A leading manufacturer in the Aerospace industry approached Hydratron to design and manufacture a specialist valve test bench. The unit was required to test a special valve which operated by releasing pressure within a specific pressure band and needed to hold pressure both below and above the releasing pressure range.
The customer had been using a very old and completely manual test system which was taking an excessive amount of time to test the valves and due to the manual nature of the testing, consistency needed to improve. The new system would also address some general health and safety concerns posed by the manual test system.
Our Systems Engineer attended the customers site to carry out an inspection of the existing unit, gain an understanding of the issues with it and review the test procedures. There were two particular tests required, which were being completed on two separate sections of the test unit; a proof test to 25 Bar and then the functional test ranging from 0.37/0.4 Bar to 2.2 Bar.
Challenges / Solution
The test procedure for this particular valve was complex; the functional test required the system to bring the pressure to a point, hold and ensure the valve is not releasing. It then needed to take the pressure to a point in the mid range of the releasing pressure band, releasing of liquid then needed to be observed. Next, the pressure needed brought up to the valve closing pressure, check that no liquid is releasing and that the valve had closed again and then this needed to be repeated with the same logic in reverse, reducing the pressure back down again.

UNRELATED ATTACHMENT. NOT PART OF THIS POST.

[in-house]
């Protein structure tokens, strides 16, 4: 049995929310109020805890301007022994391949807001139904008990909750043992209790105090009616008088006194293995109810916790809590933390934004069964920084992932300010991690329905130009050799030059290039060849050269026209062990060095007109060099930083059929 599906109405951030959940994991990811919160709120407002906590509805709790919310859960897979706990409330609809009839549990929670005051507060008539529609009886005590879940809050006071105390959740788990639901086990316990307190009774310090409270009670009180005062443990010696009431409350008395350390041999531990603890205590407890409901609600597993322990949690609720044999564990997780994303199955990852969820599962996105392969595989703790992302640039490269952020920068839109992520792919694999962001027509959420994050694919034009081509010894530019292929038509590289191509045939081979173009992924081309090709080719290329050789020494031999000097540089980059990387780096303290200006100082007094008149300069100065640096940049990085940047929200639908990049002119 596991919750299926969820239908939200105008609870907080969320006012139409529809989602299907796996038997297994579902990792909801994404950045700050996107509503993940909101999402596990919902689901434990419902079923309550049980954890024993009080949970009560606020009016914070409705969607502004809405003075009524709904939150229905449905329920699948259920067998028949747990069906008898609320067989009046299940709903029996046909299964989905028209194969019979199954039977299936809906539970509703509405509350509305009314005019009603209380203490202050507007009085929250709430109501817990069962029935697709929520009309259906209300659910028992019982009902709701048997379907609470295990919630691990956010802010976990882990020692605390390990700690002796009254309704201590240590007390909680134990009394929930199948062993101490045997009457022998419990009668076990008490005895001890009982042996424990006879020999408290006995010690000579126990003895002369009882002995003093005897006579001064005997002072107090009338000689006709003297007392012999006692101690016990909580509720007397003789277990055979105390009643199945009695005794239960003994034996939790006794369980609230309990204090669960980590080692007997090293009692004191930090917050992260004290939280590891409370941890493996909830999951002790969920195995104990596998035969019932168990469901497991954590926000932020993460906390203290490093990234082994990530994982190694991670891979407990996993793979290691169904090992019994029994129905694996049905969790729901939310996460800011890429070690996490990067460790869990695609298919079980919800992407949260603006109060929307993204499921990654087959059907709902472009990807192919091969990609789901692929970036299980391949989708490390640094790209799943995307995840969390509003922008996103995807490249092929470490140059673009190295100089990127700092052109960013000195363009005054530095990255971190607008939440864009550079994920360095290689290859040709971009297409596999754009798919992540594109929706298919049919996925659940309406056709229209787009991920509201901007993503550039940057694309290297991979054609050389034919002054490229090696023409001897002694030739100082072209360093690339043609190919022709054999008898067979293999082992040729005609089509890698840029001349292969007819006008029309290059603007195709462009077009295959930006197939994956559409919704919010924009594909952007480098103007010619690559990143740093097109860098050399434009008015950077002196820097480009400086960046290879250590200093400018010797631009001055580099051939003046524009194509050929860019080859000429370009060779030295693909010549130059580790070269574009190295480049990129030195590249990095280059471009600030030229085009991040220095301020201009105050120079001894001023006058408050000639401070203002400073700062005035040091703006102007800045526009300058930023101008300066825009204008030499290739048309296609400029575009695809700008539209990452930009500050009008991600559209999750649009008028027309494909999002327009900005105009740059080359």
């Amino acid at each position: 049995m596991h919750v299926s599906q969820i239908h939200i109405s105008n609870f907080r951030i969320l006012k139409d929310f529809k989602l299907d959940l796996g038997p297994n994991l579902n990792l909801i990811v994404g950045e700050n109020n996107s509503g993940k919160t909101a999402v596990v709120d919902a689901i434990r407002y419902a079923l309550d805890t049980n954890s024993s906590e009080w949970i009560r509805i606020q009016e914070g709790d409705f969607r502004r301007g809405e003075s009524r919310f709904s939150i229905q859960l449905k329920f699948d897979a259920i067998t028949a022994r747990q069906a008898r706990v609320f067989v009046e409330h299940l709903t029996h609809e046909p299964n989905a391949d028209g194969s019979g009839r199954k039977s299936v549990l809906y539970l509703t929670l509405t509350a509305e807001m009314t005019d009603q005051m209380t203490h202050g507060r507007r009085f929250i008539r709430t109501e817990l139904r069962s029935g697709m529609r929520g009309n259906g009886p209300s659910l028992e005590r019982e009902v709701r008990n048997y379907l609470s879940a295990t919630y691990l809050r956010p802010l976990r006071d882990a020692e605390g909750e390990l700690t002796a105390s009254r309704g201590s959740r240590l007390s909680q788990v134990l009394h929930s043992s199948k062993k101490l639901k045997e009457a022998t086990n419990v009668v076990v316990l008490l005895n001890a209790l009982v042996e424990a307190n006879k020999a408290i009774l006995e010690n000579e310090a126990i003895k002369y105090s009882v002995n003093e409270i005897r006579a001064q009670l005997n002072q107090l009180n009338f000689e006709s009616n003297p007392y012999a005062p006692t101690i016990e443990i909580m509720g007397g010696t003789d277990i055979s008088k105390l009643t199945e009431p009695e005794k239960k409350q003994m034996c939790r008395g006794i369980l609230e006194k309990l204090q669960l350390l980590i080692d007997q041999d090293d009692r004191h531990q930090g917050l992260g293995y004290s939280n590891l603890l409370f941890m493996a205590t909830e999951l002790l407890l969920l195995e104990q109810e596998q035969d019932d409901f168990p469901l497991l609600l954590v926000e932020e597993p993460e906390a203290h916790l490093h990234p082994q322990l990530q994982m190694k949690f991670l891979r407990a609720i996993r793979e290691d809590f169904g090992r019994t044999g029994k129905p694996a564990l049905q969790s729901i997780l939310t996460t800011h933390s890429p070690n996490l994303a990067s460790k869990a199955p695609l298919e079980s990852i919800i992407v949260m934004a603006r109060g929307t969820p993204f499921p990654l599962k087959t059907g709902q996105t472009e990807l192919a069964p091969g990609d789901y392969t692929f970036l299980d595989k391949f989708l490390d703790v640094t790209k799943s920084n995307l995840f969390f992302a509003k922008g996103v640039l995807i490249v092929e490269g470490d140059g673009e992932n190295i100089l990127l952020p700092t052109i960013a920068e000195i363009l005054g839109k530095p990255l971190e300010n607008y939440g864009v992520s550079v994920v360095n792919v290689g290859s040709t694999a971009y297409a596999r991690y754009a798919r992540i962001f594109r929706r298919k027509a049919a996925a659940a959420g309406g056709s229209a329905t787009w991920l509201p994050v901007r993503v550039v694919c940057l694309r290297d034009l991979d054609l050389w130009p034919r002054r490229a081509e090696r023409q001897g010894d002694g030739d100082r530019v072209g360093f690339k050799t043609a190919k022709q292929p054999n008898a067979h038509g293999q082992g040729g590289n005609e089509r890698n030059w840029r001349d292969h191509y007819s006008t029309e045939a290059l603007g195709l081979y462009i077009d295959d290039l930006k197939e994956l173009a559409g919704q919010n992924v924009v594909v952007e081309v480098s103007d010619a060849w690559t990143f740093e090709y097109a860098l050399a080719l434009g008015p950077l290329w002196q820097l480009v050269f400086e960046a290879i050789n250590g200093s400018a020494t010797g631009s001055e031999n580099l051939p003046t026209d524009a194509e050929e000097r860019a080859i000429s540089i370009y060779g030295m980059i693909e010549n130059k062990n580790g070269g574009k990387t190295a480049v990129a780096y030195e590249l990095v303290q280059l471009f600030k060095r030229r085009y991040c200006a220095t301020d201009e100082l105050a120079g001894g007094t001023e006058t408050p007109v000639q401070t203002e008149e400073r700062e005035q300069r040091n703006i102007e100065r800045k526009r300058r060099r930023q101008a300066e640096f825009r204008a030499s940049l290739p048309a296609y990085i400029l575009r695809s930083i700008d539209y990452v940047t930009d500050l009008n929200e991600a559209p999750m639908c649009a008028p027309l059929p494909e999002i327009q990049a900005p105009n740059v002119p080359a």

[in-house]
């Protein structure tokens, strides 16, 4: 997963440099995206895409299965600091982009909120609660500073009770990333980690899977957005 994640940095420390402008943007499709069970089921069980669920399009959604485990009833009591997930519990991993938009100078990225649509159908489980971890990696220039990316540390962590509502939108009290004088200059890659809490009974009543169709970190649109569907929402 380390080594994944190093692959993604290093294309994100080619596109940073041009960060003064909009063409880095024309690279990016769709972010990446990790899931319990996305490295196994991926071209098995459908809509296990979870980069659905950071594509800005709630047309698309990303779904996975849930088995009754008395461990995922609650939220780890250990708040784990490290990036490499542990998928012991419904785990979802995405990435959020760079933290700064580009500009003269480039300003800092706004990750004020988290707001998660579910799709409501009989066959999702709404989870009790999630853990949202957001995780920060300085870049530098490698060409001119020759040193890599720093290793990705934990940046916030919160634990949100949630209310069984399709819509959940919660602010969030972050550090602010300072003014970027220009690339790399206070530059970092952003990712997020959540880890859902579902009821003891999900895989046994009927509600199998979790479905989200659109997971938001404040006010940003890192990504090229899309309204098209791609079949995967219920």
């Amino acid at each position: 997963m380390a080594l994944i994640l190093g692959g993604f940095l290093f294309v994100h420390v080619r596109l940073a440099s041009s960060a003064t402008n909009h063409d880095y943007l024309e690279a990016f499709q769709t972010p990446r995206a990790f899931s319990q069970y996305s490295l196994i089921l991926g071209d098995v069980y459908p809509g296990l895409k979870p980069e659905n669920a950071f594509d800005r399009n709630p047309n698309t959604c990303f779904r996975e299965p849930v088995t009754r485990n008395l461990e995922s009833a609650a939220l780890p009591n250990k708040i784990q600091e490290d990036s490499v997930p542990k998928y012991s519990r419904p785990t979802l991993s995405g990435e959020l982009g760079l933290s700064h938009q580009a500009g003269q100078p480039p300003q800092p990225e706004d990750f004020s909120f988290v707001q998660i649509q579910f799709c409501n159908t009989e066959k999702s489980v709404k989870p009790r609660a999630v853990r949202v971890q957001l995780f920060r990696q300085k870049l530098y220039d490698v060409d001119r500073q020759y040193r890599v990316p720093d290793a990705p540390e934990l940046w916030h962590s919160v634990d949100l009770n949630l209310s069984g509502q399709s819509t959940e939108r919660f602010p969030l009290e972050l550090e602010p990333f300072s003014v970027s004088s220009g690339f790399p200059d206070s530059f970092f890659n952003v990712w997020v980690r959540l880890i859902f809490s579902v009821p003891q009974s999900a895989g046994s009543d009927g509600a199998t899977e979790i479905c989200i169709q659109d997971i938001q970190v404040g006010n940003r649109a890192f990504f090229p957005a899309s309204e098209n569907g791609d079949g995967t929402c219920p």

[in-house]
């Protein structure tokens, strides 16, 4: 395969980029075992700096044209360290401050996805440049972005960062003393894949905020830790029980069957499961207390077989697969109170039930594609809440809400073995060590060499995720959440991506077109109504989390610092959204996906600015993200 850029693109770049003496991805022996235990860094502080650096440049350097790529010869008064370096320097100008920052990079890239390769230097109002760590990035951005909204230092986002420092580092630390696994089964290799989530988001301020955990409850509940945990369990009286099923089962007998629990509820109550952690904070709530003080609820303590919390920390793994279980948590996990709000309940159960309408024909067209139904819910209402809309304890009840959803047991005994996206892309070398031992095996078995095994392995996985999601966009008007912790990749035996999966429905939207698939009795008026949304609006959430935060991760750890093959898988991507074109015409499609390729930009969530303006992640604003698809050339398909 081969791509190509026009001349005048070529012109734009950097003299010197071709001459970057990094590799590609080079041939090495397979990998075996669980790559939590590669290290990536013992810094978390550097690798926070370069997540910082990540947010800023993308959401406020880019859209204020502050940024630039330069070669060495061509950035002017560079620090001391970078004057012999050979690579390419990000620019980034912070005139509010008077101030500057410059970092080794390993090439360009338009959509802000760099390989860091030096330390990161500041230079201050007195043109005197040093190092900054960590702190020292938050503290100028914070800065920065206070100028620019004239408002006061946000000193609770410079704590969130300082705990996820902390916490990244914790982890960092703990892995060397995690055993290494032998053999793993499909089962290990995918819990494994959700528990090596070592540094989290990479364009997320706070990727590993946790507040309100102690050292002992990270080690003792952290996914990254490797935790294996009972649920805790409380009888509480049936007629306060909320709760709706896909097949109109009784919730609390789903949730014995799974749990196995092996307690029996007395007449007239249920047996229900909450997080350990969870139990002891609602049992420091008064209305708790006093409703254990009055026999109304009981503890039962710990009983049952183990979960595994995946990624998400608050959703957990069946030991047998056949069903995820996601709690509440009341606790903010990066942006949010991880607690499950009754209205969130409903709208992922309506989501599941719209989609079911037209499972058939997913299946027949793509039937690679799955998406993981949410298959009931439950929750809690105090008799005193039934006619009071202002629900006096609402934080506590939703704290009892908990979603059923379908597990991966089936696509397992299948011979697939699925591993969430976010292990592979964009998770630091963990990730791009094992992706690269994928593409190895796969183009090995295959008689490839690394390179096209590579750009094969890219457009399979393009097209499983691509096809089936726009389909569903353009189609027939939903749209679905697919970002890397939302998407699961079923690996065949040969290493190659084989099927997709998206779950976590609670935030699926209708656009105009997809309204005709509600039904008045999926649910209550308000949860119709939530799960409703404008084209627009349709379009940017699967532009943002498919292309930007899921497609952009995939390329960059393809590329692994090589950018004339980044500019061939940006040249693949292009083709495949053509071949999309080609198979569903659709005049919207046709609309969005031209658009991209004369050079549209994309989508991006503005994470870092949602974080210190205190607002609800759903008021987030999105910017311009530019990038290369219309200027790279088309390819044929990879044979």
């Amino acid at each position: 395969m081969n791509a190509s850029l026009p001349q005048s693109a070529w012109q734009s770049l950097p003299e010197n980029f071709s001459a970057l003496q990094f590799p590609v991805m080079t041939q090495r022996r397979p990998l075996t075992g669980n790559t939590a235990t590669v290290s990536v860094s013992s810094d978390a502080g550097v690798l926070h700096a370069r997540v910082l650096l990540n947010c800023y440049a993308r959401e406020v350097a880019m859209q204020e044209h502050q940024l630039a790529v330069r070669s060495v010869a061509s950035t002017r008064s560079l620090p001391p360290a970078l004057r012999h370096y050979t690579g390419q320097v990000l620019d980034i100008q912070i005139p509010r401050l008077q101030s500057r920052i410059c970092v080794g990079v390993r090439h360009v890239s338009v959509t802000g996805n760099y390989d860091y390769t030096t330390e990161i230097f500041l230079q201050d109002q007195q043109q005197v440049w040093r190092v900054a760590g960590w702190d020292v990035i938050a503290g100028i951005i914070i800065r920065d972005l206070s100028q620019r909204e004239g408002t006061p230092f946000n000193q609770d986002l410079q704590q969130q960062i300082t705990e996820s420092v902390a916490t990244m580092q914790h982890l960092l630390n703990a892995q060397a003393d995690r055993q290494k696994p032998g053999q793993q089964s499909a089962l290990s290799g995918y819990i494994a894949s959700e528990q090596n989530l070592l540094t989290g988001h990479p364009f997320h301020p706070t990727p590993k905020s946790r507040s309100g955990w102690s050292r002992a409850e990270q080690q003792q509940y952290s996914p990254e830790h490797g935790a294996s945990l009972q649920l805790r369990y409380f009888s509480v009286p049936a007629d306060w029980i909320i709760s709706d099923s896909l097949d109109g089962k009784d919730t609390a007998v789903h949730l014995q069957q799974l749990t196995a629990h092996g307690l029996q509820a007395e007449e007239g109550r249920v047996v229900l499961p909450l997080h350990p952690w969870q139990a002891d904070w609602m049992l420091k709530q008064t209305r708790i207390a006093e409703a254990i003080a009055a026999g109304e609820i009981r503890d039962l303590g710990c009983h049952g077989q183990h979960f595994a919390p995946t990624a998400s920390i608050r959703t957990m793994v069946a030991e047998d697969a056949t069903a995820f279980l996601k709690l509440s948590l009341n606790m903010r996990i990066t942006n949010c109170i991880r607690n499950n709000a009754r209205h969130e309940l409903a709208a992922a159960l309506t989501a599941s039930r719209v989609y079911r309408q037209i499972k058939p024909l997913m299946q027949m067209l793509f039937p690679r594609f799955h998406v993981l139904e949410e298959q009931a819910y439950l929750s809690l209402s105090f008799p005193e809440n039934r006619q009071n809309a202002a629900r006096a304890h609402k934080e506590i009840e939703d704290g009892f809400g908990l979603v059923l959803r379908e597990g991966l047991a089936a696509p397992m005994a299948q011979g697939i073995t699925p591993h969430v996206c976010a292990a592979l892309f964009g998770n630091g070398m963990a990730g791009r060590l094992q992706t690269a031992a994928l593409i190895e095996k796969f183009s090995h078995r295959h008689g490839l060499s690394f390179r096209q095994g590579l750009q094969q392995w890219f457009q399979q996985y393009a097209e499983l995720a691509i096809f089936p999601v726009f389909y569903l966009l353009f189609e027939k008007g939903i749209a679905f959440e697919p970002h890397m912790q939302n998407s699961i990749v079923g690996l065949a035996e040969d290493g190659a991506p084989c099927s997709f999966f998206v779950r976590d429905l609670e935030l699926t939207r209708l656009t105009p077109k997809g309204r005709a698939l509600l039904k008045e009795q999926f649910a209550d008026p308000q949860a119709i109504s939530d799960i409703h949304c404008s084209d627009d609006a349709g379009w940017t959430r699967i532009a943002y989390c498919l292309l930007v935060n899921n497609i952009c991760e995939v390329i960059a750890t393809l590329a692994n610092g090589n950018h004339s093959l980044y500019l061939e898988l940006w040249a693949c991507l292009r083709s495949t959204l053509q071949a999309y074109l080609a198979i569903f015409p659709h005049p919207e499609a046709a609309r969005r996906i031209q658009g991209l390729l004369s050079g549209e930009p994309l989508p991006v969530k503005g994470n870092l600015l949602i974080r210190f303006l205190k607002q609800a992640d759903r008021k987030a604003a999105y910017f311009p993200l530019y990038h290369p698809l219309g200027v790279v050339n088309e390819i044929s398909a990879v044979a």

The pressure needed to be measured in Bar(G) and accuracy was required to two decimal places with the lowest pressure required to be holding within a tolerance of 0.37 – 0.40 bar. The full test sequence in relation to pressure ramping was to be fully automated with pause points to allow operators complete the required visual checks.
Pressure ramping needed to be slow and smooth, which presented a challenge due to the lack of volume in the test valve itself coupled with the fact that liquid was the required test medium, we over came this by designing an air over liquid system which provided extremely smooth and accurate pressure control.
It was also a requirement for the manifold block – which the valve undergoing test would be fixed to inside the main interlocked test complement – was clear to allow operators visually see the liquid entering and leaving the valve. The full system needed need to be compact and designed in such a way so it could be mounted on an existing work station table.